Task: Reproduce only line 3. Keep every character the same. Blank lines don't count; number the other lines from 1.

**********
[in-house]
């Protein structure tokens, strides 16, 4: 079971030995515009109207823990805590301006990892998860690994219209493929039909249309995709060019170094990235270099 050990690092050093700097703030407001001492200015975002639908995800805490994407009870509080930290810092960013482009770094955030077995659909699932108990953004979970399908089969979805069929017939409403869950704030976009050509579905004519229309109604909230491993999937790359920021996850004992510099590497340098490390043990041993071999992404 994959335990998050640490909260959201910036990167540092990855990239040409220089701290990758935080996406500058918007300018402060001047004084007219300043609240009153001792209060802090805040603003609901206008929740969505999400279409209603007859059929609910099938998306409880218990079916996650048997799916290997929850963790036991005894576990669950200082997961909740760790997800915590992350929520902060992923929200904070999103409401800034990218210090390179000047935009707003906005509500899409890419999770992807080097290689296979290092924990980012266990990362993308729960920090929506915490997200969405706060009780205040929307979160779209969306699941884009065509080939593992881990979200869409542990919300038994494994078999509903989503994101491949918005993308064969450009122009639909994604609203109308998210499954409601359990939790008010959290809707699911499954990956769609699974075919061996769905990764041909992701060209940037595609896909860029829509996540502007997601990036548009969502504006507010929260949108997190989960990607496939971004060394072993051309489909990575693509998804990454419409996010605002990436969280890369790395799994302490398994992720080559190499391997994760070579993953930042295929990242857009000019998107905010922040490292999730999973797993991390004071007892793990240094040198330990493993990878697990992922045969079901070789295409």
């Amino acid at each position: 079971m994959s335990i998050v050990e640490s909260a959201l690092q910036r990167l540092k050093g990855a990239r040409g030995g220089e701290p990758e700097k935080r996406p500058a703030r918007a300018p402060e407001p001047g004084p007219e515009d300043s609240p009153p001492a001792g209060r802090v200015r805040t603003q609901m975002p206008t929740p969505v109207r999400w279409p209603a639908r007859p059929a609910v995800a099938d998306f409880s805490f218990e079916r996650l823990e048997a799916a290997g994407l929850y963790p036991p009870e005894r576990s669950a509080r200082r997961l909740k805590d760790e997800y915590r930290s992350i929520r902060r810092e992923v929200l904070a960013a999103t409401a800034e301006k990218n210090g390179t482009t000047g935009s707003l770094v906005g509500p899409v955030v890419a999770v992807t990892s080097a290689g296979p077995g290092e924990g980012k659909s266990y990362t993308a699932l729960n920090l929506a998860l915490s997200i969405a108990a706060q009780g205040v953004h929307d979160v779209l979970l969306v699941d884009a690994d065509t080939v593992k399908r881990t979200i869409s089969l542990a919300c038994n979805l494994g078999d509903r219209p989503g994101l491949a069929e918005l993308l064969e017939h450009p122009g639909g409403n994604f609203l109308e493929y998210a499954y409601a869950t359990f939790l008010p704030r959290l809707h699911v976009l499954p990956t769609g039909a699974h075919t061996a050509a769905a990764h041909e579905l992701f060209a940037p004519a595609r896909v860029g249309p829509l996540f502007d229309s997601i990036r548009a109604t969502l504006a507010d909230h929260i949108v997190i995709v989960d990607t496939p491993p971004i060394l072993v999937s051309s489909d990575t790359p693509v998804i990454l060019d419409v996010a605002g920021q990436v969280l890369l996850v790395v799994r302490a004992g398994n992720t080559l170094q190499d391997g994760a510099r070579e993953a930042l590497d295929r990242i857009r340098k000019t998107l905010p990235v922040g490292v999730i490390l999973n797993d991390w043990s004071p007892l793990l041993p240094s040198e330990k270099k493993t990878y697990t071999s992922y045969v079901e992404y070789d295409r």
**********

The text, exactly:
């Amino acid at each position: 079971m994959s335990i998050v050990e640490s909260a959201l690092q910036r990167l540092k050093g990855a990239r040409g030995g220089e701290p990758e700097k935080r996406p500058a703030r918007a300018p402060e407001p001047g004084p007219e515009d300043s609240p009153p001492a001792g209060r802090v200015r805040t603003q609901m975002p206008t929740p969505v109207r999400w279409p209603a639908r007859p059929a609910v995800a099938d998306f409880s805490f218990e079916r996650l823990e048997a799916a290997g994407l929850y963790p036991p009870e005894r576990s669950a509080r200082r997961l909740k805590d760790e997800y915590r930290s992350i929520r902060r810092e992923v929200l904070a960013a999103t409401a800034e301006k990218n210090g390179t482009t000047g935009s707003l770094v906005g509500p899409v955030v890419a999770v992807t990892s080097a290689g296979p077995g290092e924990g980012k659909s266990y990362t993308a699932l729960n920090l929506a998860l915490s997200i969405a108990a706060q009780g205040v953004h929307d979160v779209l979970l969306v699941d884009a690994d065509t080939v593992k399908r881990t979200i869409s089969l542990a919300c038994n979805l494994g078999d509903r219209p989503g994101l491949a069929e918005l993308l064969e017939h450009p122009g639909g409403n994604f609203l109308e493929y998210a499954y409601a869950t359990f939790l008010p704030r959290l809707h699911v976009l499954p990956t769609g039909a699974h075919t061996a050509a769905a990764h041909e579905l992701f060209a940037p004519a595609r896909v860029g249309p829509l996540f502007d229309s997601i990036r548009a109604t969502l504006a507010d909230h929260i949108v997190i995709v989960d990607t496939p491993p971004i060394l072993v999937s051309s489909d990575t790359p693509v998804i990454l060019d419409v996010a605002g920021q990436v969280l890369l996850v790395v799994r302490a004992g398994n992720t080559l170094q190499d391997g994760a510099r070579e993953a930042l590497d295929r990242i857009r340098k000019t998107l905010p990235v922040g490292v999730i490390l999973n797993d991390w043990s004071p007892l793990l041993p240094s040198e330990k270099k493993t990878y697990t071999s992922y045969v079901e992404y070789d295409r």